Since the dawn of social media, divorce lawyers have wielded ill-advised social media posts as weapons in divorce proceedings. If you share thoughts, comments, posts, videos, or pictures about your life, your marriage, and your spouse on social media while you are going through a divorce, you are playing with fire. What you post on Facebook, Twitter, Instagram, or TikTok – even what your friends may post about you – can and will be used against you in your divorce proceedings.
When you post on social media, you are telling a story. While that story may sometimes be about what you had for lunch or your take on a current event, some posts and updates reveal where you were, what you were doing, who you were with, and maybe even your some not so kind words or thoughts about your spouse! This is the kind of information that private investigators hired by divorce lawyers used to spend lots of time and money to uncover. Now, your spouse and their attorney can learn damaging facts about you with the click of a mouse.
Depending on the story told by your social media activity, your online life (which may not be anywhere close to your real life) could include bombshells that can be used to make claims or prove infidelity; luxurious trips and expensive purchases that contradict your claims regarding available assets or your financial condition; and comments, videos, or photos that may cast serious doubt on your fitness as a parent.
Nothing Is Private on Social Media and Everything Will Come to Light
Over 80 percent of divorce lawyers surveyed by the American Academy of Matrimonial Lawyers reported using or exploring the use of social media as evidence in divorce cases. Several years ago, NBC News also surveyed numerous divorce and family law attorneys and asked them for examples of how they or opposing counsel have deployed social media in their cases:
- While seeking primary custody of his children, a husband went on Match.com and declared himself to be single and childless.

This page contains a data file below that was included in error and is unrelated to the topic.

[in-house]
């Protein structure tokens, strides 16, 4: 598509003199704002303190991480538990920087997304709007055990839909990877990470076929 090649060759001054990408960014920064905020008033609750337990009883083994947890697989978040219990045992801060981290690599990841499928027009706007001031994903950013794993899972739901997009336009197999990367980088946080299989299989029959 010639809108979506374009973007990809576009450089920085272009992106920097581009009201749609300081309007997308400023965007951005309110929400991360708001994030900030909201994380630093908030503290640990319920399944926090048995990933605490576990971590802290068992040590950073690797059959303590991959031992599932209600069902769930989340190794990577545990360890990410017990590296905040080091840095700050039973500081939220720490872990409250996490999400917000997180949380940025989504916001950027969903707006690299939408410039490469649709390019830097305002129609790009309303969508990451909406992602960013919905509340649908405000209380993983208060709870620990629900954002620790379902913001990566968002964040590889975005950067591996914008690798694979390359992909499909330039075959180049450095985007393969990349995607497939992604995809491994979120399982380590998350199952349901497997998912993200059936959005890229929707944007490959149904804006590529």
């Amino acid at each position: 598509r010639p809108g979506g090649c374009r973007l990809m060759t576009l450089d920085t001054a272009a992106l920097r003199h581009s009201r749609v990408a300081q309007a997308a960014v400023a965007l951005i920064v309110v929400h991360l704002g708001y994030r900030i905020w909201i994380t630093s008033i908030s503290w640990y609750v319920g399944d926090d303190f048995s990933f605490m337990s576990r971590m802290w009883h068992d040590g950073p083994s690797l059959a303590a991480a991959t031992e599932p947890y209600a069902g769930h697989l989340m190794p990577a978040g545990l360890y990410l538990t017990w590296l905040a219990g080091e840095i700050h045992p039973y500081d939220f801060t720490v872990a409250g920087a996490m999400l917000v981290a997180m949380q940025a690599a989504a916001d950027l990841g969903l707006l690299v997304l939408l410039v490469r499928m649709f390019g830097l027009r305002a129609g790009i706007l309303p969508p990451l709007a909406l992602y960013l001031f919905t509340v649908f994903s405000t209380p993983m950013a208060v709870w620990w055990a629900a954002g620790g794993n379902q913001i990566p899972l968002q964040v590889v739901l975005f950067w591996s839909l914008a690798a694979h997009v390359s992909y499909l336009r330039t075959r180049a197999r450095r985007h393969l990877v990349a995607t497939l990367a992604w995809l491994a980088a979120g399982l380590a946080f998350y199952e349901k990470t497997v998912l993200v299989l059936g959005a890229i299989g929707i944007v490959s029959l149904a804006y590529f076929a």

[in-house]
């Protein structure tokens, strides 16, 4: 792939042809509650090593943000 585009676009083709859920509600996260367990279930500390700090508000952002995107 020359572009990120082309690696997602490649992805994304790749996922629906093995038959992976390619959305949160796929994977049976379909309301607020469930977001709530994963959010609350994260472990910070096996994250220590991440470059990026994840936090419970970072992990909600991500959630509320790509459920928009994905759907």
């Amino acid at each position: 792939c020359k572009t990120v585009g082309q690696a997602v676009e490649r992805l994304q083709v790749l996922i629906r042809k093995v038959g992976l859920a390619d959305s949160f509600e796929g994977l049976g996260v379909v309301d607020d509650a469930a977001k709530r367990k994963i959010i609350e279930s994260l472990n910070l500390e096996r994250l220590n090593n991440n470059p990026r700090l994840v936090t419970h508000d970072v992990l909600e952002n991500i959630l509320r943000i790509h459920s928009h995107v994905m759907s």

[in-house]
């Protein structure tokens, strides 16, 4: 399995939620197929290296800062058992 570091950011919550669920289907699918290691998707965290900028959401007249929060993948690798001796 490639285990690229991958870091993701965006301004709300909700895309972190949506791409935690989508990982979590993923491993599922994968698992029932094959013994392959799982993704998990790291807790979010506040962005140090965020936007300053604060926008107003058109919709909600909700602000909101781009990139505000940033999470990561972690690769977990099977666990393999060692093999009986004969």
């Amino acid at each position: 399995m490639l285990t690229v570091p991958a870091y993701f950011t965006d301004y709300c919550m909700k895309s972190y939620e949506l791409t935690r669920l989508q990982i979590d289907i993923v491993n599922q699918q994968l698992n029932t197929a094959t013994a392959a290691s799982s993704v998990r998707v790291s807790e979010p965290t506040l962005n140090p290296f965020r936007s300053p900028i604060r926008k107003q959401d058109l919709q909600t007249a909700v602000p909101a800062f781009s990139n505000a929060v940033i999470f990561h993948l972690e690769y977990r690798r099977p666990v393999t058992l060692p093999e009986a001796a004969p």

- A husband’s denial that he had anger management issues was seriously undermined by his Facebook profile in which he promised, “If you have the balls to get in my face, I’ll kick your ass into submission.”
- A mother testified under oath that she did not smoke marijuana, an assertion seemingly contradicted by a recent Facebook picture of her partying and, in fact, smoking pot.
- A husband seeking spousal maintenance claims he is out-of-work, but on social media boasts about his fantastic new job.
Most people who regularly use social media have posted something that we wish we had not at some point. Other people may post ill-advised items believing that their “privacy” settings will keep their posts between their online “friends” only.
Several courts have held that social media posts are not private, even when users adjust their settings to shield their posts from public view. In some cases, judges have ordered a party to turn over social media passwords so opposing counsel could gain access to the information, posts, and photos found there. Even without subpoenas or court orders, all it takes is one person sharing one of your unfortunate posts with your spouse, their attorney, or the world outside your privacy settings for it to become evidence in your divorce case.
If posting on social media is part of your lifestyle, you should consider limiting your activity or stopping it altogether while your divorce is pending. If you must post a comment, picture, or video, you should consider how it will look to a judge who needs to make critical decisions that will affect your rights, relationships, and finances. A thought or image you would not want your spouse or a judge to see is one you should probably keep to yourself.